Then, when the eventual figures revealed a smaller than envisaged Catholic population, it became a matter of ‘Census blow to republican hopes’ and ‘United Ireland disappointed’. In reality the sectarian headcount has been a less useful heuristic for voting intentions than many assume: significant numbers of Protestants and, more commonly, Catholics have voted for nationalist and unionist parties respectively. The latest findings from the Northern Ireland Life and Times survey, released last summer, show the latter tendency strengthening. 52% of Catholics polled were in favour of remaining in the UK. Against this only 4% of Protestants supported union with the Republic of Ireland. In total, a large majority, 73%, backed the union with Britain.

Indeed in June, First Minister Peter Robinson – who, back in 1986, was so vehemently opposed to power-sharing with Catholics that he led a group of 500 loyalists over the border to invade the village of Clontibret in the Irish Republic in protest at the Anglo-Irish Agreement – set out a vision for transforming those erstwhile naysayers the Democratic Unionist Party into a cross-community force. ‘My task is to make voting DUP as comfortable a choice for a Catholic as anyone else,’ Robinson wrote, noting that ‘support for a united Ireland has dropped to an all-time low of some 16%.’

Looked at from Castle Buildings at Stormont the union seems in rude health. Buttressed slightly from the economic ill-winds blowing a gale across the border and reliant on Exchequer support to the tune of some £6bn per annum, Northern Ireland – and many Northern Irish Catholics – have a significant investment in the British state. Meanwhile in the leafy suburbs, middle-class mixing is slowly breaking down many of the old sectarian barriers, disrupting the Orange-Green dichotomy that has dominated mindsets for generations.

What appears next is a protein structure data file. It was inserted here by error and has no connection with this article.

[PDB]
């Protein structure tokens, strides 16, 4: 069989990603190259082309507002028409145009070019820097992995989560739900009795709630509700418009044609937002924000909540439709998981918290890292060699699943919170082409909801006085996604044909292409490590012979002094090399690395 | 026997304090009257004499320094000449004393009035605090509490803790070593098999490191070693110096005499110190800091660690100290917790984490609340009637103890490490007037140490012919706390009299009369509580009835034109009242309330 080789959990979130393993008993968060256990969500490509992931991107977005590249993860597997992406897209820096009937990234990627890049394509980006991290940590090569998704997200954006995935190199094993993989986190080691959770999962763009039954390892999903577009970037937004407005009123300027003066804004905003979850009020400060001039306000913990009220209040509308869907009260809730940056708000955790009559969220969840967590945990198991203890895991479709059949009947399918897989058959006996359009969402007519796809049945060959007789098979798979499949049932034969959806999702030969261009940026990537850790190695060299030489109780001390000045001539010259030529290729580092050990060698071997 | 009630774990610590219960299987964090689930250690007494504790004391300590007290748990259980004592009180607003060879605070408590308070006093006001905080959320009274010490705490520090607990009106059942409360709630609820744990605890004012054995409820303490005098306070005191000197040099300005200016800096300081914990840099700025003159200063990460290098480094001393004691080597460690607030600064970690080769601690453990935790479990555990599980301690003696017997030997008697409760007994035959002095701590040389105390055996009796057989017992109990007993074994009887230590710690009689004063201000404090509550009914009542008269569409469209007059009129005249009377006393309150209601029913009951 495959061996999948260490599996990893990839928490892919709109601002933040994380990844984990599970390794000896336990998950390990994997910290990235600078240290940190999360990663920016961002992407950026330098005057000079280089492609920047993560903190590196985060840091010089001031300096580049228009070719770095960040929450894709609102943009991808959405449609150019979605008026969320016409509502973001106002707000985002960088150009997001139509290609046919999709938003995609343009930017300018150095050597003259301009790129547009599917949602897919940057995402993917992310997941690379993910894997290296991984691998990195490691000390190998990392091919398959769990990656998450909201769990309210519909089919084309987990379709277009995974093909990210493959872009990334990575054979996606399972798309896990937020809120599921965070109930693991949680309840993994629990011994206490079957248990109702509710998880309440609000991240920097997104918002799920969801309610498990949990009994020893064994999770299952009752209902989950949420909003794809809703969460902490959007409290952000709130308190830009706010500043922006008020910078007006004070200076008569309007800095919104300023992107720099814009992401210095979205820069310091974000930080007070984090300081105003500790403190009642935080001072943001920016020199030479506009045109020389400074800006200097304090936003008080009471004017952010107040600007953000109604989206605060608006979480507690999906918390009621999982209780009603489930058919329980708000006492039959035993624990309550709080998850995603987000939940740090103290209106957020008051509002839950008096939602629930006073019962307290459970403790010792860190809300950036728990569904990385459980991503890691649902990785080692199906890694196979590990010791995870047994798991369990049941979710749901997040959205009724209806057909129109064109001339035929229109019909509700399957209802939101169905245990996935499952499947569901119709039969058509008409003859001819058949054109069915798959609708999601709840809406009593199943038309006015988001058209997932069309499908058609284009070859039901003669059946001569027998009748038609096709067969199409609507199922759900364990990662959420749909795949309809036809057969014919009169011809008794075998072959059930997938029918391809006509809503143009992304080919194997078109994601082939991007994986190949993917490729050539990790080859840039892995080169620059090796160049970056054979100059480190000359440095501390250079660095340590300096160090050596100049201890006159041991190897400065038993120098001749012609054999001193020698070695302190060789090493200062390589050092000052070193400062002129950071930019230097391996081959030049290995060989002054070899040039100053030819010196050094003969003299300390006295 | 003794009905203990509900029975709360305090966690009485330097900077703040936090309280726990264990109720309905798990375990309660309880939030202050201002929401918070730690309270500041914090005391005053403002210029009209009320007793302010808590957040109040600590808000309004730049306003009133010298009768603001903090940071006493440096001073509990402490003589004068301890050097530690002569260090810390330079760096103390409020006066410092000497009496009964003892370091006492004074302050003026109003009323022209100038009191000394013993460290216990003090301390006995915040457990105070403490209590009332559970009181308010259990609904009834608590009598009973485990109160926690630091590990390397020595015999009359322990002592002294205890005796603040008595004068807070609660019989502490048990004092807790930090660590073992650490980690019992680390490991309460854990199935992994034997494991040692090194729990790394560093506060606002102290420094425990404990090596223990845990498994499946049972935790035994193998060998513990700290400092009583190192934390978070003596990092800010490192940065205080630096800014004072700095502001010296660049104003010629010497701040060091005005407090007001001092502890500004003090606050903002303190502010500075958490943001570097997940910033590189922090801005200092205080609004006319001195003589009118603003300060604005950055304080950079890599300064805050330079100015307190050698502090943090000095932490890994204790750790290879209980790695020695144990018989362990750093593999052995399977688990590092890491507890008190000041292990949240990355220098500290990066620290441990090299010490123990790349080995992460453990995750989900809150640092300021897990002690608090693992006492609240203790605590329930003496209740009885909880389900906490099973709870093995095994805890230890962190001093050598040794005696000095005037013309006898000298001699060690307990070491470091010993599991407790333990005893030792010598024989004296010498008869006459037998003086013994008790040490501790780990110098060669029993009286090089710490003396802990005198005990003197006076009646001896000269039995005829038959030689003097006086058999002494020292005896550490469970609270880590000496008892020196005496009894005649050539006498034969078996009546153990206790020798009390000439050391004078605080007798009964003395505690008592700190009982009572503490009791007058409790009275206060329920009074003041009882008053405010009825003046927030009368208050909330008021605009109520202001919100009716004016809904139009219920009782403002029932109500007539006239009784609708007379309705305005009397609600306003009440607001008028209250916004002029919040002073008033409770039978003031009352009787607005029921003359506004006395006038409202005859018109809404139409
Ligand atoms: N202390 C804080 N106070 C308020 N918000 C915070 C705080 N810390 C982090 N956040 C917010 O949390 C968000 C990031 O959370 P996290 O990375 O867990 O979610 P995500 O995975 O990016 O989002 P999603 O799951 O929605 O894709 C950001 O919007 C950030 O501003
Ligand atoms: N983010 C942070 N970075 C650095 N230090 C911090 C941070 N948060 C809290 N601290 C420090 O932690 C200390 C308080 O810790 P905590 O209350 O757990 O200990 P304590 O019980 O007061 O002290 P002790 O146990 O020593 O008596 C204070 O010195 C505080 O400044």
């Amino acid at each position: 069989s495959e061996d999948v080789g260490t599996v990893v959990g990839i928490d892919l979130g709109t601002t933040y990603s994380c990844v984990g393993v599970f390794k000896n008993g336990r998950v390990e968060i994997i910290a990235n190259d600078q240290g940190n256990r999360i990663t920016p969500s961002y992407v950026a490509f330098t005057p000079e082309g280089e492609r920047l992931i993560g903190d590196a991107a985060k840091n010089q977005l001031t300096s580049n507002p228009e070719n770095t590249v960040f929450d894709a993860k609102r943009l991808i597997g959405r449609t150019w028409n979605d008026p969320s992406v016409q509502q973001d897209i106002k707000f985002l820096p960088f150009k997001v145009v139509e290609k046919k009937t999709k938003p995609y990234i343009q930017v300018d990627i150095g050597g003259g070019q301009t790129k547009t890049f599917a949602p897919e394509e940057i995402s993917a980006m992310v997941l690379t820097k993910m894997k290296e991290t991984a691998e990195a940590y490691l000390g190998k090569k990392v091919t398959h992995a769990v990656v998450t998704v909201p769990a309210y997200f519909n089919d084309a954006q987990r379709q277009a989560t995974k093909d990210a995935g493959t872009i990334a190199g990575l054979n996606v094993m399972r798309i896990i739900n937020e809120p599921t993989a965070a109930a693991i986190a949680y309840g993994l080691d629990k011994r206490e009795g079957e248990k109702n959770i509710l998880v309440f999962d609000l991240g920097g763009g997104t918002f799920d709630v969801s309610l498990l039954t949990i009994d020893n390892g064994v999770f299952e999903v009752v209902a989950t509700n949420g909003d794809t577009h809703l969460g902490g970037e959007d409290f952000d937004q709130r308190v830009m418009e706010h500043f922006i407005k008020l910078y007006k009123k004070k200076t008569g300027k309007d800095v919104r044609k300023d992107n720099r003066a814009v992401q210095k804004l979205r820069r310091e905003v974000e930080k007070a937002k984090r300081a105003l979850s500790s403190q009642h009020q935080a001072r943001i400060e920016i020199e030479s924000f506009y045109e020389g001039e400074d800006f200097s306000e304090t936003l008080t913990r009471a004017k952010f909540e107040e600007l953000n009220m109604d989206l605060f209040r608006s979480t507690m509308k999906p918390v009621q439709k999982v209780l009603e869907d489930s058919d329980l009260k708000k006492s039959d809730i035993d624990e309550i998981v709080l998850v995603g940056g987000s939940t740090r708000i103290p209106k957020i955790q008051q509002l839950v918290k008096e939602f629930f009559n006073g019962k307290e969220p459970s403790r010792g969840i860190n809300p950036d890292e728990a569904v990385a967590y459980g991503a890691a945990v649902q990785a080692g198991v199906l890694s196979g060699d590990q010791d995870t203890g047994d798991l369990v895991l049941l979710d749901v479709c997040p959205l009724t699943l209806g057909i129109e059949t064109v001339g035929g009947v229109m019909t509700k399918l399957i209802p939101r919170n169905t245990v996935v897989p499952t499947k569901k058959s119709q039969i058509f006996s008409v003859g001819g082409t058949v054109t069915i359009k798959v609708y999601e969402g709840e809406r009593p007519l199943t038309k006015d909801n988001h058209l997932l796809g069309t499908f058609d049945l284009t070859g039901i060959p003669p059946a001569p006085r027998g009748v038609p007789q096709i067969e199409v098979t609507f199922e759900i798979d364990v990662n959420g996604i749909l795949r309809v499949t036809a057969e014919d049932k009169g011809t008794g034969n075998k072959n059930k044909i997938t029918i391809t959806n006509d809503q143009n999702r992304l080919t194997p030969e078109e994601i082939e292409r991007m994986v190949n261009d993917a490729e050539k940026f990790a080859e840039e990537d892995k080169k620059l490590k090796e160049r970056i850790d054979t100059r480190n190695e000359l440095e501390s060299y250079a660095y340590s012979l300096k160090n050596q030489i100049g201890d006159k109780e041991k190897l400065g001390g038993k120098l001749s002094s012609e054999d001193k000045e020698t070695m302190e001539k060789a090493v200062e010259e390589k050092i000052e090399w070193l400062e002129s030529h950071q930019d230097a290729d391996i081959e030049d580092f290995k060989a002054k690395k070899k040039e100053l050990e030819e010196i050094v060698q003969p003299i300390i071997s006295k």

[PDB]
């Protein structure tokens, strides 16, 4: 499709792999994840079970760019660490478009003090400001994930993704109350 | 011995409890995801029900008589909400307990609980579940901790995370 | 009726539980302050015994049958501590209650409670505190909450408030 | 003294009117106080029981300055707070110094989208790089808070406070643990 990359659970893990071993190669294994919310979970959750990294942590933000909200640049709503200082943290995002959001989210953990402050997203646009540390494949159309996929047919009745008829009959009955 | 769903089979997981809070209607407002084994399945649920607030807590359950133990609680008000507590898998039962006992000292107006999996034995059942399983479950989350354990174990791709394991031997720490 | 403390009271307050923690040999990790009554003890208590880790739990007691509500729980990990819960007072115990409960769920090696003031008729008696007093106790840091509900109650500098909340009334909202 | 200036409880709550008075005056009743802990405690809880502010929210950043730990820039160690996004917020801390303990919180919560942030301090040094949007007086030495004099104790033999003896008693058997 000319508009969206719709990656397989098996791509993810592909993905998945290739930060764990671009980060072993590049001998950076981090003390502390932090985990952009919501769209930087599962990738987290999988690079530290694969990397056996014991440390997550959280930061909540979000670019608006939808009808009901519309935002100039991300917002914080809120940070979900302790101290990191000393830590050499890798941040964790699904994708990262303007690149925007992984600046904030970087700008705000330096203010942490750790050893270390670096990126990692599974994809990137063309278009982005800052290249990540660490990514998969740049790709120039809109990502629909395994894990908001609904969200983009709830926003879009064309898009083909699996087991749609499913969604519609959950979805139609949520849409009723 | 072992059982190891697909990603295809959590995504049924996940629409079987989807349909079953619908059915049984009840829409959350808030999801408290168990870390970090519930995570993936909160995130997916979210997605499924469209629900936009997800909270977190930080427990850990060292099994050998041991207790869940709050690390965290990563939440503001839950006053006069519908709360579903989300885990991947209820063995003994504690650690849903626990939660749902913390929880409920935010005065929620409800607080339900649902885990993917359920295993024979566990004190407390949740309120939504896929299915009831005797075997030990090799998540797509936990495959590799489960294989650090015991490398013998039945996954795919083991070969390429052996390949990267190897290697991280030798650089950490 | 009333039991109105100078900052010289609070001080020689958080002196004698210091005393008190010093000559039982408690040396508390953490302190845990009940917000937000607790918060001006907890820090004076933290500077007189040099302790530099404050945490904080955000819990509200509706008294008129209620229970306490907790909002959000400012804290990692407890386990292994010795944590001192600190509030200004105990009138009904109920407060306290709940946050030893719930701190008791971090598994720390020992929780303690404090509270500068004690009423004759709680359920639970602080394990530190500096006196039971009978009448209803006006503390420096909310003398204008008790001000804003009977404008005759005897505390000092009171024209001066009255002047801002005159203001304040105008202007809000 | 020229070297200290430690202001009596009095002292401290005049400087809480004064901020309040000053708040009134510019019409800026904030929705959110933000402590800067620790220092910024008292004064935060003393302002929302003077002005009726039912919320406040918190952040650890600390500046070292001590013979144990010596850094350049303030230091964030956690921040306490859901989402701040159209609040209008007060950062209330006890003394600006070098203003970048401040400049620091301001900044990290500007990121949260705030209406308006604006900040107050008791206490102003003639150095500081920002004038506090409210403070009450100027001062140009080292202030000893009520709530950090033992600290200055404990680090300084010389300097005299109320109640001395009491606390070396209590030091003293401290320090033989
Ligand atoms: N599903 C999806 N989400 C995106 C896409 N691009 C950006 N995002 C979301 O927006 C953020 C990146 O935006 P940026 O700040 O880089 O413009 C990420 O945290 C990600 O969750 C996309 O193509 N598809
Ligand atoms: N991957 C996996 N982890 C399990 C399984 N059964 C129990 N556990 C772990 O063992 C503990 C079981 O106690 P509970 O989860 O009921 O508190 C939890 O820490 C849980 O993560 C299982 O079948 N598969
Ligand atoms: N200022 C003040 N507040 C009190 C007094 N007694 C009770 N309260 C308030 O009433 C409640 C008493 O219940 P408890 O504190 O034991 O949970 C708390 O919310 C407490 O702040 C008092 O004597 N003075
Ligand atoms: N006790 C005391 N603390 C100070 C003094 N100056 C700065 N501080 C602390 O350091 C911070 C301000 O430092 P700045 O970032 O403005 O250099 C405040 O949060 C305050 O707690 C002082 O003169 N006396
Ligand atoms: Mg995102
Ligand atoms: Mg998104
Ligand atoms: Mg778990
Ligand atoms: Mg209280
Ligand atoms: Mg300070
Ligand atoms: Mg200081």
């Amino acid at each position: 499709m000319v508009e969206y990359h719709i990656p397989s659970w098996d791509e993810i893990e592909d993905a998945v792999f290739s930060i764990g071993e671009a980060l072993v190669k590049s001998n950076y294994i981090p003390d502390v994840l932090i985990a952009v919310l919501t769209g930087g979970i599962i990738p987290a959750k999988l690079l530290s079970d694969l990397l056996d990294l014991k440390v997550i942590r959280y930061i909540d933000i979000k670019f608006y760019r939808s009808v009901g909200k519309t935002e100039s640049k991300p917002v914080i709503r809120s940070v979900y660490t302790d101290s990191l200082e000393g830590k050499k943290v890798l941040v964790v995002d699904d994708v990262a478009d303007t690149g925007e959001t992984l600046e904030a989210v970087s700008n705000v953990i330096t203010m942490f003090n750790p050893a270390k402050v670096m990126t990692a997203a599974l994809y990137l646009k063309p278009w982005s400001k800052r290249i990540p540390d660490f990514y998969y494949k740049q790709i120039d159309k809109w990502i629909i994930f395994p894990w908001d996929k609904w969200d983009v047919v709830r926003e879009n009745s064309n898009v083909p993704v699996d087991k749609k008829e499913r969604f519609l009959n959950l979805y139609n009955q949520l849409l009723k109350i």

It would take a seismic event to alter Northern Ireland’s constitutional status…say, Scottish independence. The independence debate has already put the prospect of a break-up of the UK on the table in a way that would have been unthinkable 10 years ago. If Scots were to go it alone, Northern Ireland would find itself culturally and geographically isolated inside a truncated union with a decidedly uncertain future.

Scotland and Ireland will always be close. At its shortest, the distance between the Mull of Kintyre and the north Antrim coast is only 20km. A pan-Celtic union encompassing independent Scotland and both sides of the Irish border has some form: the ancient Gaelic overkingdom of Dalriada stretched all the way from Skye to Antrim during the 6th and 7th centuries, reaching its apogee at the great monastic settlement of Iona.